I’ll buy a bunch of PowerBall tickets, a bottle or fifteen and then go throw myself in the ocean because my life will effectively be over.

Nah.

I think I’ll stay in.

And do what I did last year.

Drink a cup of tea and say some prayers of grace and thanks and let the clock roll over to midnight and then get on my knees and cry a little out of gratitude.

You know.

No biggie.

Just eleven years of being happy, joyous, and free.

And.

Sometimes depressed, wrecked, ravished, ravaged, and lost.

But never fucked up like I used to be.

No.

Never.

Sometimes so overwhelmed with sorrow that I think I will break.

“Does it bother you that I talk so flippantly about him,” my person paused, looking at me with piercing eyes, gentle, but probing.

“No, it’s ok,” I said.

And it is.

I think he would be proud of me.

“You aren’t going to relapse,” he said, “please, that’s just not in your stars.”

Not so far.

Your love is ghost.

But I still remember the kiss you gave me on that night sitting in the front row at Our Lady of SafeWay on a Friday evening.

You wrapped your arm around my shoulder and pulled me close and kissed my forehead.

I won’t ever forget that kiss.

Or.

The glow of you that last night I saw you alive.

I will always remember.

My dark star.

My heart.

I know how proud you would be of me.

I know how proud you are of me.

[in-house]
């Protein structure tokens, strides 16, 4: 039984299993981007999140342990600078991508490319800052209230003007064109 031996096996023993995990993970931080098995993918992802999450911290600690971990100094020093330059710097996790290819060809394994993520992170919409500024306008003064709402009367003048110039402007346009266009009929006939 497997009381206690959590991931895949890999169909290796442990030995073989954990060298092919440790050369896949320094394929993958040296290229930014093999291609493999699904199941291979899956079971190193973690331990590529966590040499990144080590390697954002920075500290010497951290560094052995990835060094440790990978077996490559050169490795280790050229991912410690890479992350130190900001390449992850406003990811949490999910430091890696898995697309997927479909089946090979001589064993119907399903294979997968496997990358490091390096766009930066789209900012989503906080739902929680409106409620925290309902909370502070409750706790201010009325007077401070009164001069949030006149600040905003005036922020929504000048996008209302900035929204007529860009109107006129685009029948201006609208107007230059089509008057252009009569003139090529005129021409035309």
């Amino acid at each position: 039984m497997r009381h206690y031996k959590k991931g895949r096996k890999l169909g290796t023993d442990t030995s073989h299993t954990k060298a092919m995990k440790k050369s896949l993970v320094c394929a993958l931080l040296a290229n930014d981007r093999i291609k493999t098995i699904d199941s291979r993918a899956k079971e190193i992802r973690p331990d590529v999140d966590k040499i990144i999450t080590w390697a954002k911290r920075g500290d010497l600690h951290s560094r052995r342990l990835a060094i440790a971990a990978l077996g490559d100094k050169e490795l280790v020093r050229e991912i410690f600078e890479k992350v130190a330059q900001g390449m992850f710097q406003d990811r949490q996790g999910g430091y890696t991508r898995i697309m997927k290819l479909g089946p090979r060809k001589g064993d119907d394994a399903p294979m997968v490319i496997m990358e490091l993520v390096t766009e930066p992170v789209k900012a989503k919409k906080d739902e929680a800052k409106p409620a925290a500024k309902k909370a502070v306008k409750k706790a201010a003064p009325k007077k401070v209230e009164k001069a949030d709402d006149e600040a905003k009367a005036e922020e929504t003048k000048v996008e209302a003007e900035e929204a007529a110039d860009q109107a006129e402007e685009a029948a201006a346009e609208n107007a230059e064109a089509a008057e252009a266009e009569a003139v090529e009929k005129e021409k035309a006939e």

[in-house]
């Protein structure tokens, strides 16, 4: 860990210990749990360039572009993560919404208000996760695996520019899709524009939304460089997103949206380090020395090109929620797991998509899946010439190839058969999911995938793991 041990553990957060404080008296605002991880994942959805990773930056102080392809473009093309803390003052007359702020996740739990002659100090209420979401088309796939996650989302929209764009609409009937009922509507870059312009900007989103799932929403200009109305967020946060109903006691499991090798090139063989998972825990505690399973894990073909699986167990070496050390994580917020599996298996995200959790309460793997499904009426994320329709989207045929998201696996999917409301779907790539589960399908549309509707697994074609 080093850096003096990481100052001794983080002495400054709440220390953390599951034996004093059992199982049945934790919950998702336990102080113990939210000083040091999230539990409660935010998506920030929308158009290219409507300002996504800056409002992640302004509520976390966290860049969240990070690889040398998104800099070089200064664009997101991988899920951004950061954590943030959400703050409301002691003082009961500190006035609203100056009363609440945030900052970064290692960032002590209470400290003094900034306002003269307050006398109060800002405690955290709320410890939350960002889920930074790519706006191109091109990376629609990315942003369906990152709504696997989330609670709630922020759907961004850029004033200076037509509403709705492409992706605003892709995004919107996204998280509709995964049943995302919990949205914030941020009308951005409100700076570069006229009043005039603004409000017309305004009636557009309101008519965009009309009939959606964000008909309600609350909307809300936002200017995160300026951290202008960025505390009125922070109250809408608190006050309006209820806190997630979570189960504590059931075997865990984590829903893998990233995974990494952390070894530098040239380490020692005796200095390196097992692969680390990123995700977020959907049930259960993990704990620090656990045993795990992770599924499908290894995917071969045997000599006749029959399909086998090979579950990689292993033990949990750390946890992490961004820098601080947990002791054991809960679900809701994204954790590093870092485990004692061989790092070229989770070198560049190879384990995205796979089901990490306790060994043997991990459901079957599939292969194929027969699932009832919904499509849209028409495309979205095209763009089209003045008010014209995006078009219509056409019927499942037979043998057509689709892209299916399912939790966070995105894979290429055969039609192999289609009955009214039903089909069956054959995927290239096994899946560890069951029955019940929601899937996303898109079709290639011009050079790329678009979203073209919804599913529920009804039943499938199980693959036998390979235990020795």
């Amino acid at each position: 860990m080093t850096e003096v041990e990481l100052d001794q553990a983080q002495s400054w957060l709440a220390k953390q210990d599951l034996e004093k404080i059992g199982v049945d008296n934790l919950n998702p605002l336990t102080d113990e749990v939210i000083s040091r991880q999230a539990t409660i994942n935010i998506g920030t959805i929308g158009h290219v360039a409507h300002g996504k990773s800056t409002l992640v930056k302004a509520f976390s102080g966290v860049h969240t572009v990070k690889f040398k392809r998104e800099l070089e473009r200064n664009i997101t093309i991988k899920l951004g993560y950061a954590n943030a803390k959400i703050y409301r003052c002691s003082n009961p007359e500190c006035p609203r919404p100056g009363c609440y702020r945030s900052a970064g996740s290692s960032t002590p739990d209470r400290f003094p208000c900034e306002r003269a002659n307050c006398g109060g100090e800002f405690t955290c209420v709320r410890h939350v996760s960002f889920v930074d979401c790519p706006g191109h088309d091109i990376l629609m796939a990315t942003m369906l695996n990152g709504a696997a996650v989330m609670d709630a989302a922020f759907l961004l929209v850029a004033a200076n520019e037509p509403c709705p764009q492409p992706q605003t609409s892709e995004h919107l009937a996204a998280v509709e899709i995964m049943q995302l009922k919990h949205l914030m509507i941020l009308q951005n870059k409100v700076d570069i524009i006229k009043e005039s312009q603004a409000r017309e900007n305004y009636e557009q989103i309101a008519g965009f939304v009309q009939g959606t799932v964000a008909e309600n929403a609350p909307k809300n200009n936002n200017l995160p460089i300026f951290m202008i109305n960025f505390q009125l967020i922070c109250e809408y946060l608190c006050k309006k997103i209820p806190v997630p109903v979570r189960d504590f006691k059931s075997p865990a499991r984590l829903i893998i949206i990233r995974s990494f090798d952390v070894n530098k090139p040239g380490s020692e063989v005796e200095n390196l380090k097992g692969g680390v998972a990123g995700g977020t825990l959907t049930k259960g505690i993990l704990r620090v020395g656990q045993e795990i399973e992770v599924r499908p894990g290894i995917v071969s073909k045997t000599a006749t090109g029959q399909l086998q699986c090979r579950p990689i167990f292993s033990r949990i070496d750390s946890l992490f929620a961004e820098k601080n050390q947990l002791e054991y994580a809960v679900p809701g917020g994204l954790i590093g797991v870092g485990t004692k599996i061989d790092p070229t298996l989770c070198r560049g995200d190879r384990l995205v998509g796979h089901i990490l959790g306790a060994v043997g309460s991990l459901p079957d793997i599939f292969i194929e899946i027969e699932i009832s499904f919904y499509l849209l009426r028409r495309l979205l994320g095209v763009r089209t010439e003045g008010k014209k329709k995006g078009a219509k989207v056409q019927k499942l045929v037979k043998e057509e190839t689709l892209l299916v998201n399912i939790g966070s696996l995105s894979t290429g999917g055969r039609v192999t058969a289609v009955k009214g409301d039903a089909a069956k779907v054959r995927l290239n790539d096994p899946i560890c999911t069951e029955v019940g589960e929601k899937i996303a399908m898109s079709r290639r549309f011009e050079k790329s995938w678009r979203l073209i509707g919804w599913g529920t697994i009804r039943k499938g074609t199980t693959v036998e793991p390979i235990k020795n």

I hope you and Bowie are out on the dance floor together.

Toasting our souls with ginger ale.

I heard you whisper, “be the ball, Martines,” to me the other day when I was re-arranging the postcards hanging from my mobile.

I was putting up one I had forgotten I had sent myself from Paris.

On Christmas day from the Pompidou, I ransacked the gift shop and bought a cloth sack, a notebook, two magnets–one of the Pompidou and one of a Mark Rothko I really liked–and postcards.

I had written myself a note, one of congratulations for having made it through a blue period, I think Christmas Eve was the only night I thought I might die of heart ache and sorrow, but I knew, from having walked through it before that I would again.

And.

I did.

And it was Christmas and I was high on art in the Pompidou.

I bought a blue on blue on blue postcard of dense indigo; a smash of rich monochrome, super saturated, intense color.

I got that postcard in the mail, read it, and spun the mobile, looking for a place to clip it.

And there it was.

My post card from Hallowell, Maine.

The one I sent myself the Christmas I went to Maine to stay with your family, their first Christmas without you.

I heard your voice, “be the ball, Martines.”

Yes.

I think I will.

Year eleven.

I hereby declare is the year of being the ball.

The belle of the ball.

The apple of your eye.

The ball to be watched.

The ball to be chased.

Because.

I’m done doing the pursuing.

I am enough.

He knew.

He knew so many years before I did.

Mike Doughty knows.

He liked my street art photos from the Marais.

He’s following me.

Who knows who else will.

This is my miracle year.

I just fucking know it.

Like the clarion ring of a soft finger stroking the string on the neck of a guitar.

It resounds within.

Clear as a bell.

These.

Natural harmonics.

This singing of the spheres.

The lightness in my heart.

This divine glow of love all around me.

All.

Around.

Me.

This.

Love.